Over to you, Linda:~
Caden is a typical warrior build with a wild mane of blonde hair and gray eyes. Yet his facial features resemble Simon Baker, the Mentalist.
Sorcha has red hair, moss green eyes and is tall for a woman and slender of build. As I envisioned her, I saw the red-haired gal who was a main character on 24 for a while– Annie Wersching, I think. She was attractive without being glamorous, at least in character. Actually, the cover artist captured both characters magnificently, including their flight into the treacherous stormy night…where they nearly lost their lives to nature rather than their pursuers.
Strengths and weaknesses
Caden is a fearless warrior overcome with shame. But his last wife has made him shy of women and spirits. The beautiful witch had caused him to be possessed by something so terrible, it still haunts him. He can never forgive himself for what he almost did under her spell, which was fueled by his own envy and greed.
Sorcha’s heart is too big, especially when it comes to children who have been abducted like she was and face the prospect of being sold into slavery. It leads her to make unwise decisions with finances and her future.
Quirk (if any)
Caden’s discomfort with a spirit world he doesn’t understand. Give him an enemy he can see and slice in two with his sword and leave spirits to priests and wizards.
Sorcha does get a thrill out of successfully relieving an oafish bore of his purse. It’s an art form she’s mastered as well as her bardic training.
Your inspiration for the character
Caden is loosely based on Jacob in Scripture. His envy of his elder brother and greed was enough to allow himself to be manipulated by his wife into betraying his family in book one. In THIEF, it was very hard to turn this shame-filled villain into a hero. The auld Scottish proverb “Love of our neighbor is the only door out of the dungeon of self” proves to be Caden’s theme and a wonderful life lesson for us all.
Sorcha, on the other hand, is a Robin Hood of sorts. Her needs are small. She doesn’t steal for her own gain, but for the sake of abducted children like she’d once been. And like Robin Hood, she’s been cheated of her rightful inheritance by her father’s enemy. Her cause is noble, if her methods are not.
Background to the story
This setting is Arthurian Scotland like it’s rarely been portrayed–through the eyes of the Grail Church. It is 6th century in King Arthur’s Alba (ancient Scotland). The Brides of Alba’s Arthur is the only historically documented arthur, which was a title for more than one battle lord during the late 5th. and 6th. centuries. Merlin was also a title meaning king’s advisor or wise man, so that there were more than one arthur and merlin only makes sense. These men would have had to have lived over one hundred years each to have accounted for all the deeds and stories attributed to them.
This historical Prince Arthur of Dalraida is the only arthur who actually bears the given name. Prior to this, it was forbidden by penalty of death to call the arthurs and merlins, or any prominent leader, by their given names due to high assassination risk. (See Nora Lorre Goodrich’s excellent nonfiction books on Arthurian characters and the Grail Church.) My Arthur protects his Queen Gwenhyfar’s land of Gododdin on the highland borders, leading the British kings in holding rebellious Picts in the north and the Saxons invading on the east at bay. He tries throughout to unite the British and Pict tribes against their mutual enemy, while the British Celtic church under the Archbishop Modred vies to maintain its independence from the Roman one. Add to this muddle that the Arthurian characters–and some of my fictitious ones–are descended from the Grail Church’s centuries of matchmaking two ancient and sacred bloodlines in hopes of producing a new messiah-like leader to save their people from the pagan hoardes. Imagine the stir of the surviving royal Davidic bloodline of Judea preserved through the Irish nobility and the apostolic line of British nobility alive from its intermarriage with Jesus’s first century family and followers can, and does, cause. Some things are best left in God’s hands, but mankind learns the hard way.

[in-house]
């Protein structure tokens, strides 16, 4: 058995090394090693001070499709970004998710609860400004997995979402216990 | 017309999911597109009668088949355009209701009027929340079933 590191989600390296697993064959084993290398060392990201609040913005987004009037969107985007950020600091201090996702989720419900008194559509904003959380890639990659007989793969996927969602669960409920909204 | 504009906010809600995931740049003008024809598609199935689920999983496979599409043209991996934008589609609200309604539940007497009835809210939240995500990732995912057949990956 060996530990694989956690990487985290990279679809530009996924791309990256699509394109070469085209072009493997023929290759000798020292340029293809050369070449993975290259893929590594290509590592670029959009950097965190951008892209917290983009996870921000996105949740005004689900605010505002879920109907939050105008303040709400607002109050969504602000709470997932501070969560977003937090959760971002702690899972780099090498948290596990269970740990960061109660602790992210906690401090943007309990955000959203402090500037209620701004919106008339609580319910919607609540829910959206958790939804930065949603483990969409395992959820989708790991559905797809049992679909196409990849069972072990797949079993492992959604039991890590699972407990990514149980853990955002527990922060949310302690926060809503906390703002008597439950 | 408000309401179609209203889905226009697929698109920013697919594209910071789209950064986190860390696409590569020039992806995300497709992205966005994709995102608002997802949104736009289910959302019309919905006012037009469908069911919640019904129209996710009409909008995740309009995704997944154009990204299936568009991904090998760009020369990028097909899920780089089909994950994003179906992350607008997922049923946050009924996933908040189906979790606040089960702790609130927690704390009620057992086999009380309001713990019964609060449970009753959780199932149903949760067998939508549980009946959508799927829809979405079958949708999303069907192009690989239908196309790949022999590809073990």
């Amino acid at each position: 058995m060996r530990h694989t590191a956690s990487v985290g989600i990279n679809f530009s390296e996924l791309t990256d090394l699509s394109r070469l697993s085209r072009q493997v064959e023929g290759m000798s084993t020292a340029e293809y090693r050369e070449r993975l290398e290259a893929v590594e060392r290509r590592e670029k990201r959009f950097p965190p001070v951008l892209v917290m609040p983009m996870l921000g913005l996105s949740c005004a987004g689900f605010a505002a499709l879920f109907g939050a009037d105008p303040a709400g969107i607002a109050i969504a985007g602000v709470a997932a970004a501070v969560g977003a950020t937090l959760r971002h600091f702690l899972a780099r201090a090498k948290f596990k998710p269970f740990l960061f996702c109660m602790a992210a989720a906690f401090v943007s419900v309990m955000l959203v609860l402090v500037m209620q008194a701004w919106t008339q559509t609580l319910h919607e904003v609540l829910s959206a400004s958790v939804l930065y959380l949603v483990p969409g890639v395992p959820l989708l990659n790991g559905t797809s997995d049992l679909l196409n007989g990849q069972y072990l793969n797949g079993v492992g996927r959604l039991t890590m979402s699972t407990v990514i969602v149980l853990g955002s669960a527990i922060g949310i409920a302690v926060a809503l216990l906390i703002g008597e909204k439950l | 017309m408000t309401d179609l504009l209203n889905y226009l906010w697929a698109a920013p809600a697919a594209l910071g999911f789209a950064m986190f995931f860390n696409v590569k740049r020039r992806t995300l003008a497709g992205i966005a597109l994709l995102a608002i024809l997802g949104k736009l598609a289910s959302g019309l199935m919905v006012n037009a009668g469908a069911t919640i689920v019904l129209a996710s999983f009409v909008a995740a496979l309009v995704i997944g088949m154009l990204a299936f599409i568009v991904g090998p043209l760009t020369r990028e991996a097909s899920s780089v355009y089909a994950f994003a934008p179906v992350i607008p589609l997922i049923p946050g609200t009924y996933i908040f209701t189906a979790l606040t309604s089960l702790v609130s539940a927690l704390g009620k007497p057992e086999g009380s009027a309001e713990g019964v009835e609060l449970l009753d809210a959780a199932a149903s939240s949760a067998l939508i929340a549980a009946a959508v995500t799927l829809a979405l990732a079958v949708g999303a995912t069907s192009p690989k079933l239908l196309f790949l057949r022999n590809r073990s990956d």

The O’Byrne Brothers and their unusual brides: In the midst of the above turmoil, the brothers O’Byrne find a love and faith to sustain them. Ronan, the eldest, is healed of bitterness spawned by clan war when he falls into the hands of a beautiful HEALER. Their love fulfills a prophecy of a family breech and a peace beyond understanding.
Which brings us to book two, THIEF.
It’s already seen from the character description that Caden is a broken man filled with guilt and shame. So when he’s offered a mission into enemy territory to fetch his benefactress’ abducted daughter, he sees it, at best, as helping someone out and maybe a second chance to live a good life. At worse, he gets his death wish to be put out of his misery.
But the larcenous and lovely Sorcha doesn’t want to be rescued. She is engaged to a wealthy nobleman who will indulge her passion to save kidnapped British children from Rome’s slave markets and return them to their homes. She needs neither Caden, nor his God…though she find both intriguing.
But treachery is afoot, not just against Sorcha, but Caden as well. Framed for the murder of her betrothed, the two have little choice but to flee for their lives and leave their future to chance…or to the God Caden is trying to serve.
Thanks so much, Linda You always provide such fabulous detail in these posts – so appreciate it.
Relz Reviewz Extras
Character spotlight on Ronan & Brenna
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